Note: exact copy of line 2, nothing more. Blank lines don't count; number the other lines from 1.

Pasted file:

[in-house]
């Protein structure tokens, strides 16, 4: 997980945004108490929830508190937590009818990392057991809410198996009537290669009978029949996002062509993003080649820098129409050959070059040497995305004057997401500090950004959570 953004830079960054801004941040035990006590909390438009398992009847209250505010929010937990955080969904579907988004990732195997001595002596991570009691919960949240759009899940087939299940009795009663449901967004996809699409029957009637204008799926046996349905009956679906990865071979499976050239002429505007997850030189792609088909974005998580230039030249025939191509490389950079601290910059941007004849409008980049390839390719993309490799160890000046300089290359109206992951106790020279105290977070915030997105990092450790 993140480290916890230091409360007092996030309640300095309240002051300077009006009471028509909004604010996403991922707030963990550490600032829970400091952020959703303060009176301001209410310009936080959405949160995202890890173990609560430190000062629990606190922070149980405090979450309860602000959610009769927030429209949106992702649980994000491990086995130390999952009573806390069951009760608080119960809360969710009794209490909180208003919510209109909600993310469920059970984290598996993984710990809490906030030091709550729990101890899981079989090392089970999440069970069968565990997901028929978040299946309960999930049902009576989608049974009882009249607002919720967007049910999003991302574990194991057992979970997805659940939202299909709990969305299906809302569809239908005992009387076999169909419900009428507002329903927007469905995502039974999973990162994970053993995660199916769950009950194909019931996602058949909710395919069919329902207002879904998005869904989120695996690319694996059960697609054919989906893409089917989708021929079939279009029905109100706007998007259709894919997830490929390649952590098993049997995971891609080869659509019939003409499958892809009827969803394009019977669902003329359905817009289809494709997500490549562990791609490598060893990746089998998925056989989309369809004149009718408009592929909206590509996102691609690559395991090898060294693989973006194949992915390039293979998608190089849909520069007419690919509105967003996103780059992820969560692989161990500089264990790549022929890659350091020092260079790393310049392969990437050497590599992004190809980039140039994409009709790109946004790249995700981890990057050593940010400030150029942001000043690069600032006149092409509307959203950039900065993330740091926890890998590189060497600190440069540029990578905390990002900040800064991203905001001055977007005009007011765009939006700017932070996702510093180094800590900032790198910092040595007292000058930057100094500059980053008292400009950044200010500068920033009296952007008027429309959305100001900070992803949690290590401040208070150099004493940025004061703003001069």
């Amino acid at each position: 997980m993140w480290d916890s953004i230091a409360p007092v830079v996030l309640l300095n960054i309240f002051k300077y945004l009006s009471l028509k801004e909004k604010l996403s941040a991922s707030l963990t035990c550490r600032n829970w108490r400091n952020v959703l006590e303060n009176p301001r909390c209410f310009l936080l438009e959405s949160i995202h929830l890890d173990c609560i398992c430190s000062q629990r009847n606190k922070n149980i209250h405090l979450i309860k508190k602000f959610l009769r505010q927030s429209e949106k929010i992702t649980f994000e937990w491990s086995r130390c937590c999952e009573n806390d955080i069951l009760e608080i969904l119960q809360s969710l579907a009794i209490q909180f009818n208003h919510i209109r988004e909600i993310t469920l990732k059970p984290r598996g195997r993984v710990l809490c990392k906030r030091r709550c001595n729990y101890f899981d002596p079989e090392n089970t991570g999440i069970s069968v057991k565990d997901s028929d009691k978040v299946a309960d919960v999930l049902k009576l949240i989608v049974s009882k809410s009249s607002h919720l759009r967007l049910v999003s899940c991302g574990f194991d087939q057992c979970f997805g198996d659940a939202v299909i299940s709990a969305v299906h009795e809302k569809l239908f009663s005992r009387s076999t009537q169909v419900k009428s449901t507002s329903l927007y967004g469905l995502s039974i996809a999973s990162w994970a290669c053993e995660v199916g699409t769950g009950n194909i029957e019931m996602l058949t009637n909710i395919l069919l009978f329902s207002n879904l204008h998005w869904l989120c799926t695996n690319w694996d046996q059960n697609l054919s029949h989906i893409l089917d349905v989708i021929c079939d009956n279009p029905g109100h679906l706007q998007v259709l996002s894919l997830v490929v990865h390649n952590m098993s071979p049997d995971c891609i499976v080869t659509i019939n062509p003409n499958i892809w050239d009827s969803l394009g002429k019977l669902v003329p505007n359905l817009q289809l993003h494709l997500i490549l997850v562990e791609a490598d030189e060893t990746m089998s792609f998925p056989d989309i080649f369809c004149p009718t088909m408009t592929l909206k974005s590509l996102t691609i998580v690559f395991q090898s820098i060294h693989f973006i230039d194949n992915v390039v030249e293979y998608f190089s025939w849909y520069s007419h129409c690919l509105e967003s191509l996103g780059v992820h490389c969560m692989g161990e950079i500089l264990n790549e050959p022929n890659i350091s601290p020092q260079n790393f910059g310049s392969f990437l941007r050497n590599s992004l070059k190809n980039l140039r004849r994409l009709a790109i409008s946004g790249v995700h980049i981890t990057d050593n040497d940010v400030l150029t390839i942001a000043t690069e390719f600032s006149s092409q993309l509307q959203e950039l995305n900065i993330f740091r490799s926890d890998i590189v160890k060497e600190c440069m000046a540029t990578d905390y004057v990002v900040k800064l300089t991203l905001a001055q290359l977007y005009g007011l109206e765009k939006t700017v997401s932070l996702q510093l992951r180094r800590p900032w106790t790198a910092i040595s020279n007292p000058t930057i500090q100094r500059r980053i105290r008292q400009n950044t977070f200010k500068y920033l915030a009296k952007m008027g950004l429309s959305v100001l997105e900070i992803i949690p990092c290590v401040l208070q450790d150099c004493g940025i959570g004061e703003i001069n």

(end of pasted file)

């Protein structure tokens, strides 16, 4: 997980945004108490929830508190937590009818990392057991809410198996009537290669009978029949996002062509993003080649820098129409050959070059040497995305004057997401500090950004959570 953004830079960054801004941040035990006590909390438009398992009847209250505010929010937990955080969904579907988004990732195997001595002596991570009691919960949240759009899940087939299940009795009663449901967004996809699409029957009637204008799926046996349905009956679906990865071979499976050239002429505007997850030189792609088909974005998580230039030249025939191509490389950079601290910059941007004849409008980049390839390719993309490799160890000046300089290359109206992951106790020279105290977070915030997105990092450790 993140480290916890230091409360007092996030309640300095309240002051300077009006009471028509909004604010996403991922707030963990550490600032829970400091952020959703303060009176301001209410310009936080959405949160995202890890173990609560430190000062629990606190922070149980405090979450309860602000959610009769927030429209949106992702649980994000491990086995130390999952009573806390069951009760608080119960809360969710009794209490909180208003919510209109909600993310469920059970984290598996993984710990809490906030030091709550729990101890899981079989090392089970999440069970069968565990997901028929978040299946309960999930049902009576989608049974009882009249607002919720967007049910999003991302574990194991057992979970997805659940939202299909709990969305299906809302569809239908005992009387076999169909419900009428507002329903927007469905995502039974999973990162994970053993995660199916769950009950194909019931996602058949909710395919069919329902207002879904998005869904989120695996690319694996059960697609054919989906893409089917989708021929079939279009029905109100706007998007259709894919997830490929390649952590098993049997995971891609080869659509019939003409499958892809009827969803394009019977669902003329359905817009289809494709997500490549562990791609490598060893990746089998998925056989989309369809004149009718408009592929909206590509996102691609690559395991090898060294693989973006194949992915390039293979998608190089849909520069007419690919509105967003996103780059992820969560692989161990500089264990790549022929890659350091020092260079790393310049392969990437050497590599992004190809980039140039994409009709790109946004790249995700981890990057050593940010400030150029942001000043690069600032006149092409509307959203950039900065993330740091926890890998590189060497600190440069540029990578905390990002900040800064991203905001001055977007005009007011765009939006700017932070996702510093180094800590900032790198910092040595007292000058930057100094500059980053008292400009950044200010500068920033009296952007008027429309959305100001900070992803949690290590401040208070150099004493940025004061703003001069």